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Persistence and costs with subcutaneous TNF-alpha inhibitors in immune-mediated rheumatic disease stratified by treatment line

Authors Svedbom A, Dalén J, Black CM, Kachroo S

Received 15 August 2016

Accepted for publication 28 October 2016

Published 16 January 2017 Volume 2017:11 Pages 95—106


Checked for plagiarism Yes

Review by Single anonymous peer review

Peer reviewer comments 3

Editor who approved publication: Dr Johnny Chen

Axel Svedbom,1 Johan Dalén,1 Christopher M Black,2 Sumesh Kachroo2

1Mapi Group, Stockholm, Sweden; 2Merck & Co., Inc., Kenilworth, NJ, USA

Objectives: The objectives of this study were to 1) describe and compare treatment persistence with first- and second-line subcutaneous tumor necrosis factor-alpha inhibitors (SC-TNFis) in patients with ankylosing spondylitis (AS), psoriatic arthritis (PsA), or rheumatoid arthritis (RA) (collectively immune-mediated rheumatic disease) in Sweden and 2) estimate and contrast health care costs in the two groups.
Methods: Patients who initiated their first or second SC-TNFi between May 6 2010 and December 12 2012 were identified from the Prescribed Drug Register. Persistence was estimated using survival analysis. Costs comprised specialized outpatient care, inpatient care, and medication. The persistence analysis was stratified by immune-mediated rheumatic disease diagnosis.
Results: A total of 4,903 patients treated with their first and 845 patients treated with their second SC-TNFi were identified. Baseline characteristics differed between the two groups. Therefore, propensity score matching analysis was implemented. Second-line patients were matched to first-line patients, and four cohort pairs (AS, PsA, RA, and all diagnoses combined) were generated. Patients treated with their first SC-TNFi had statistically significant higher persistence than patients treated with their second SC-TNFi in PsA (P=0.036), RA (P=0.048), and all diagnoses combined (P<0.001) but not in AS (P=0.741). Patients who were treated with their second SC-TNFi incurred higher costs than patients treated with their first SC-TNFi.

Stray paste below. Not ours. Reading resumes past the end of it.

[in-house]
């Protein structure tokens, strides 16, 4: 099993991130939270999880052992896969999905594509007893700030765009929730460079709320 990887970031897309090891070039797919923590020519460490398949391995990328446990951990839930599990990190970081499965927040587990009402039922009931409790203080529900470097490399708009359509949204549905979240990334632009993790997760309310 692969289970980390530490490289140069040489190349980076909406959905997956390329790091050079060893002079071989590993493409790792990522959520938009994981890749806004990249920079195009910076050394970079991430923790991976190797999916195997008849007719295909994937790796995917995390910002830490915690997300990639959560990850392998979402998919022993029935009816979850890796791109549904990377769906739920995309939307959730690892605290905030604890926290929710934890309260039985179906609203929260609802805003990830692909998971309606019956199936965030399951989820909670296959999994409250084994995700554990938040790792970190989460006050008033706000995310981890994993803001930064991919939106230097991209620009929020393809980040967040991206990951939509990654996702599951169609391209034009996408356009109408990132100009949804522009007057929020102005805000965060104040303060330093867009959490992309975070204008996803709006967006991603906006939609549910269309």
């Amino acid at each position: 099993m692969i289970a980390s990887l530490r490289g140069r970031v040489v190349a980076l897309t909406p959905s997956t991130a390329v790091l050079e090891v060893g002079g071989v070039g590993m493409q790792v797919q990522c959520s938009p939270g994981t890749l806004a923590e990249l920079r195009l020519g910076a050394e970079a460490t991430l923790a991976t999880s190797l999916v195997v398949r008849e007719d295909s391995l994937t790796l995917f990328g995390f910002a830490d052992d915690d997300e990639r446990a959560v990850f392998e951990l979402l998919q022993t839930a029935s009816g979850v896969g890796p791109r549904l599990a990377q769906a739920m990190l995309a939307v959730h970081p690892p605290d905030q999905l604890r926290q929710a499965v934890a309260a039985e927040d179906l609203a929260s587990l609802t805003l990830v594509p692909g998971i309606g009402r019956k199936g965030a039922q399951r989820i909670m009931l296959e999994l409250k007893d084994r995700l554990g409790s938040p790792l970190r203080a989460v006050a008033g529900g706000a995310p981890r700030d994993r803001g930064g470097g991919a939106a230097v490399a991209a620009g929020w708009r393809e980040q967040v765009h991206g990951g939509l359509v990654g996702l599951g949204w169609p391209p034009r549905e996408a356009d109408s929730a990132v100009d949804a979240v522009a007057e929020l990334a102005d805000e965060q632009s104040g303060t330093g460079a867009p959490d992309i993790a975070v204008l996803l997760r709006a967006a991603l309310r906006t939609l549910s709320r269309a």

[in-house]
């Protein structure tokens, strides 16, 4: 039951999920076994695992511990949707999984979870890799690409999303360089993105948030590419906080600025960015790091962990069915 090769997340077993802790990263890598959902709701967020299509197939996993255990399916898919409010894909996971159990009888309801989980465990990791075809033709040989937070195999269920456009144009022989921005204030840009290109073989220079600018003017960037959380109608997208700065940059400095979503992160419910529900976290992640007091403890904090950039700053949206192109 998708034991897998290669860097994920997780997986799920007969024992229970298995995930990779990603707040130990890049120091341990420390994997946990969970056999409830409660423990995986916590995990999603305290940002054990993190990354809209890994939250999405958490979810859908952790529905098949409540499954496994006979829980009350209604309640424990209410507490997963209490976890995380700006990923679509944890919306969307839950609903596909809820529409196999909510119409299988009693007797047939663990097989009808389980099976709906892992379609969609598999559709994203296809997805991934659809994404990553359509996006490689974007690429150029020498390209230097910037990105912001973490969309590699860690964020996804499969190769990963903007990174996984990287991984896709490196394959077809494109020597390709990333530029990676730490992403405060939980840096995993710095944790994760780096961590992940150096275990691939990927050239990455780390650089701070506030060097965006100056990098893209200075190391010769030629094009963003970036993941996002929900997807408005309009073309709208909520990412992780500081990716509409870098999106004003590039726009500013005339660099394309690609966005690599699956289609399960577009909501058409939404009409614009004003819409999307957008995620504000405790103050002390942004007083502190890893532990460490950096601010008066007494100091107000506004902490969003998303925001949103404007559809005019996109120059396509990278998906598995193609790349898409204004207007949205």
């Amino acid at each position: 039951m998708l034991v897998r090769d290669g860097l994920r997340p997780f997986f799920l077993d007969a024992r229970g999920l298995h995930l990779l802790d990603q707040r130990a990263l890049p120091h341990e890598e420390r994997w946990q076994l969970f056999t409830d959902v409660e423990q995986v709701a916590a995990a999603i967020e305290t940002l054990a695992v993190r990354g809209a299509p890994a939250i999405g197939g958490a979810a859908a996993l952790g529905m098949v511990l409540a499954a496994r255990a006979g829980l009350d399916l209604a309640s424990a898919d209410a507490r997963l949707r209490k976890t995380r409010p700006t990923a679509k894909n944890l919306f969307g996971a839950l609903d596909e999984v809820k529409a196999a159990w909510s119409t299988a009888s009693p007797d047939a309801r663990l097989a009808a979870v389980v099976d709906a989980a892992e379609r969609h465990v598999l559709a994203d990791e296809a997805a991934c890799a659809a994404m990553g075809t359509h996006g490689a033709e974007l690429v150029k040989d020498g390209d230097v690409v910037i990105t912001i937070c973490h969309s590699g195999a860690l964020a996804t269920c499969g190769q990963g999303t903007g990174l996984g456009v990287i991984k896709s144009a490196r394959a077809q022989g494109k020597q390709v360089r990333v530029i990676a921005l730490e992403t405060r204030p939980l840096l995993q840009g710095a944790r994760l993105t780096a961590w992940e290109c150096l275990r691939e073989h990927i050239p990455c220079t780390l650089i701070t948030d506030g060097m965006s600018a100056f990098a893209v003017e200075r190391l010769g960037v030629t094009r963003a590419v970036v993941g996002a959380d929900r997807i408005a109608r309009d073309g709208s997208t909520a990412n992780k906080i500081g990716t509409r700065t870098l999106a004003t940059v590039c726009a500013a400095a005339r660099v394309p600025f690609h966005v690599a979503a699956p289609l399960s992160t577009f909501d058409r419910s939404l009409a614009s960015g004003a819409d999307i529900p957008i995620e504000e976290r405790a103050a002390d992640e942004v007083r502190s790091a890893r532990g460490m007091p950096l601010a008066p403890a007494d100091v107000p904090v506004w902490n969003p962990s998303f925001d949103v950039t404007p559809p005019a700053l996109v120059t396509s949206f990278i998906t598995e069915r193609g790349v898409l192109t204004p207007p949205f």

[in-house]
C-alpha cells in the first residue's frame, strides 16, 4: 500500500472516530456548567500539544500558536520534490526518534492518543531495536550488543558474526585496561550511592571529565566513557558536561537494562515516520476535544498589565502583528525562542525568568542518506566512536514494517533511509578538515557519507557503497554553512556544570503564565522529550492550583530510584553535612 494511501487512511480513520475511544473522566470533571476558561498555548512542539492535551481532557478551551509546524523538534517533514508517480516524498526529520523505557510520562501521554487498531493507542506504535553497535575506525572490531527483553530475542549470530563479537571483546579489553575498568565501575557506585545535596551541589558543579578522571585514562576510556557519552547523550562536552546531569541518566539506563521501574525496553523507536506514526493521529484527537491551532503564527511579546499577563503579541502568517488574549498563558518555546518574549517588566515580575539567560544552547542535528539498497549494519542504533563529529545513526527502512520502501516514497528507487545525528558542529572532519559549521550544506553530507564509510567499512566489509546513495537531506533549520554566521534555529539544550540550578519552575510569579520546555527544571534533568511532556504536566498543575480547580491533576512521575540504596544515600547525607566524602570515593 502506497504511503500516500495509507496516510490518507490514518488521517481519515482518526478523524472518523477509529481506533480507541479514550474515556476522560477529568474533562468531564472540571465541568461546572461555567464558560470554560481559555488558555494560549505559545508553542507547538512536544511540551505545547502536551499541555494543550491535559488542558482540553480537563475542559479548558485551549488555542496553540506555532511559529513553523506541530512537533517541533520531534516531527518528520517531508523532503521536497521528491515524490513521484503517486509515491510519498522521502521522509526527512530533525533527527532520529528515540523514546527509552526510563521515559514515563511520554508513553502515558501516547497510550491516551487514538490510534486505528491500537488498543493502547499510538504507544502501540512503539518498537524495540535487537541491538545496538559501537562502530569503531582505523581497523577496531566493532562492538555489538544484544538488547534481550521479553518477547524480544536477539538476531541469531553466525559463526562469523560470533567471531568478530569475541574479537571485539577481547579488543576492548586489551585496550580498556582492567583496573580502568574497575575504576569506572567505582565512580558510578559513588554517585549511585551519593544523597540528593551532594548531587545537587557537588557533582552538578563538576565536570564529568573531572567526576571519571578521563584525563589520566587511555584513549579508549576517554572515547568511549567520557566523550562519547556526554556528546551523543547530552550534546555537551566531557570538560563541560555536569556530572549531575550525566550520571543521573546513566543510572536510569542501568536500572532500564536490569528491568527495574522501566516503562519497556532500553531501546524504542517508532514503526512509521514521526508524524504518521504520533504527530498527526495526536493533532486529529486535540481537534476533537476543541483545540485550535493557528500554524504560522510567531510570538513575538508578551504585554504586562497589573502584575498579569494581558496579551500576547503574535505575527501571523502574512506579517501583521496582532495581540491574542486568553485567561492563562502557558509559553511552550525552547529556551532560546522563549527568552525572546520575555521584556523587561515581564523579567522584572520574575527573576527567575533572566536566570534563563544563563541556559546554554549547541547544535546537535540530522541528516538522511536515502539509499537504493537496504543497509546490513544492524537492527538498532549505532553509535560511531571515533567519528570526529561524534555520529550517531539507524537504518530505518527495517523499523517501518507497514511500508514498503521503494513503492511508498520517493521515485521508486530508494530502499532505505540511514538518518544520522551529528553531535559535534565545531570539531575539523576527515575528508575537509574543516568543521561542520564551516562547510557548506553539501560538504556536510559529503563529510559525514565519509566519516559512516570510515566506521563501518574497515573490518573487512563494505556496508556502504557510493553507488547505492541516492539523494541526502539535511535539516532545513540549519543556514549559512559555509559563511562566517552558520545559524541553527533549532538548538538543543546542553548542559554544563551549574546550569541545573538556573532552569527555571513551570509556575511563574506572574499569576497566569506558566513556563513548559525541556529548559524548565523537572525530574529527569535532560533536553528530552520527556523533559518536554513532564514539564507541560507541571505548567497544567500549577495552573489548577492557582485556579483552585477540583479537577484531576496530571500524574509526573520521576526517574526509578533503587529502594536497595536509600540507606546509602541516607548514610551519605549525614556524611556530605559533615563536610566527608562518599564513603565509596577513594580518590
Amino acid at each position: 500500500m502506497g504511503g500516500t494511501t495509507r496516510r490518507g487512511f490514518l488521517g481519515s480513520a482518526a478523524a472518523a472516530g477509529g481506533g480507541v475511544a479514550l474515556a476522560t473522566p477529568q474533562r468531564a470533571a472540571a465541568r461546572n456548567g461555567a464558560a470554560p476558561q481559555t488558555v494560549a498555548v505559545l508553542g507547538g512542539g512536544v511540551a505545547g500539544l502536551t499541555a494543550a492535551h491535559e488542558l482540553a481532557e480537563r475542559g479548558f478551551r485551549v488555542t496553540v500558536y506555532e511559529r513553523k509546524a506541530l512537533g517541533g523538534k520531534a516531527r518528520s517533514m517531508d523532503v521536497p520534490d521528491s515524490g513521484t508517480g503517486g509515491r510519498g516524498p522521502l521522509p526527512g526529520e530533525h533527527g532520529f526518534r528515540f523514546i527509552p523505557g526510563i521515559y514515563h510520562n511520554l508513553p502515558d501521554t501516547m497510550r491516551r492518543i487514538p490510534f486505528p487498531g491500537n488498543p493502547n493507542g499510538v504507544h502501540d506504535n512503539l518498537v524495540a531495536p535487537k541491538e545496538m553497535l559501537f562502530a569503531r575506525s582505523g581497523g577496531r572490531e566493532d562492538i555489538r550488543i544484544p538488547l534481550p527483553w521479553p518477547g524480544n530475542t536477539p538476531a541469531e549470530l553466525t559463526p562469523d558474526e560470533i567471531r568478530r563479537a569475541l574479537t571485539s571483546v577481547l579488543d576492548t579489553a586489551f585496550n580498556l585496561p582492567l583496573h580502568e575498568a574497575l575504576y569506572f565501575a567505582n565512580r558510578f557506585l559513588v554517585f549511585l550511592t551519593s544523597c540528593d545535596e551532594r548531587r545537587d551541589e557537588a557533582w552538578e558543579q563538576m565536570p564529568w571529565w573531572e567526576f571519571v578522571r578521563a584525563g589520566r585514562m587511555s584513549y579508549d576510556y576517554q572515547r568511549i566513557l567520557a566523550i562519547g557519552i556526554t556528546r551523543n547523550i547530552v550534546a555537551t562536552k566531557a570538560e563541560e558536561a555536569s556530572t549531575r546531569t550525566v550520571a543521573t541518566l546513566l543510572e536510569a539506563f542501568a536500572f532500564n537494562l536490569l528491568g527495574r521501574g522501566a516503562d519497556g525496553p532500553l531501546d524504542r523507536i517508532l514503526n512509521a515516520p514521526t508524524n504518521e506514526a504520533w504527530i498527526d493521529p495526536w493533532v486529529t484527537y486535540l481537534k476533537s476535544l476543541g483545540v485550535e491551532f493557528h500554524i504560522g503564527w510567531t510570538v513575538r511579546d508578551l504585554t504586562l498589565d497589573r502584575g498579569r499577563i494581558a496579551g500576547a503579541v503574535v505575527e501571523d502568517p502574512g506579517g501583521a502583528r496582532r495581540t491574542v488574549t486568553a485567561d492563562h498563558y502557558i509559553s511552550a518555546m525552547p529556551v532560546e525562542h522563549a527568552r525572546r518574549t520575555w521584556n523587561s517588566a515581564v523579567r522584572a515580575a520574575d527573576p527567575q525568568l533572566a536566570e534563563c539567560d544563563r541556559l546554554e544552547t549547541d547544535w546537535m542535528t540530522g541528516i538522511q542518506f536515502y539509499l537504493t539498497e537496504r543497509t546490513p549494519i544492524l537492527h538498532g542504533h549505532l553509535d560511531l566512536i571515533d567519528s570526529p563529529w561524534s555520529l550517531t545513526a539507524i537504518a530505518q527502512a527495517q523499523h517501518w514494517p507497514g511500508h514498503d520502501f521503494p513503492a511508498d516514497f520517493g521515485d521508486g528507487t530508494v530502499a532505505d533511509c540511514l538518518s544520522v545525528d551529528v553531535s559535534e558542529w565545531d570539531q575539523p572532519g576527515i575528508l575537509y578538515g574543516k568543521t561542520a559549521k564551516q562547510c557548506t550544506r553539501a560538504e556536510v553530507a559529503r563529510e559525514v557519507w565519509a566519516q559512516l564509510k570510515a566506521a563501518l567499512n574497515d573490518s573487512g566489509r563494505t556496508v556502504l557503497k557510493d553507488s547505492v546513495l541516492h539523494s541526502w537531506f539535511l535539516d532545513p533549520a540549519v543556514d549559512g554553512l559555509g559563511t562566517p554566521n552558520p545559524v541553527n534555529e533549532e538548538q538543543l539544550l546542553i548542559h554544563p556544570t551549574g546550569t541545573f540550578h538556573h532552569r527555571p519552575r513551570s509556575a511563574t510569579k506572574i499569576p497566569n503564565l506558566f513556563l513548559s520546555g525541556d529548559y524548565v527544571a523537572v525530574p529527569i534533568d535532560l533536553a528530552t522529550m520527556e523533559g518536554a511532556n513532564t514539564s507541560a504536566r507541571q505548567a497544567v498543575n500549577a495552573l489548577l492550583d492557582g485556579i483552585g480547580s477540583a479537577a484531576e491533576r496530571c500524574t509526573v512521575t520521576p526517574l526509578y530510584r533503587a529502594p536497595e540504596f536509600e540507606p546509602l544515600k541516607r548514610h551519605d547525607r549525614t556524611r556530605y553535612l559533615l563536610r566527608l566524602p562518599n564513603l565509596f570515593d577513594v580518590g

Conclusion: Overall, persistence to the first SC-TNFi was higher than persistence to the second SC-TNFi. Furthermore, the second SC-TNFi was associated with higher costs than the first SC-TNFi. Therefore, prescribing the SC-TNFi with the best long-term persistence first may be beneficial.

Keywords: persistence, rheumatic disease, biologics, rheumatoid arthritis, psoriatic arthritis, ankylosing spondylitis

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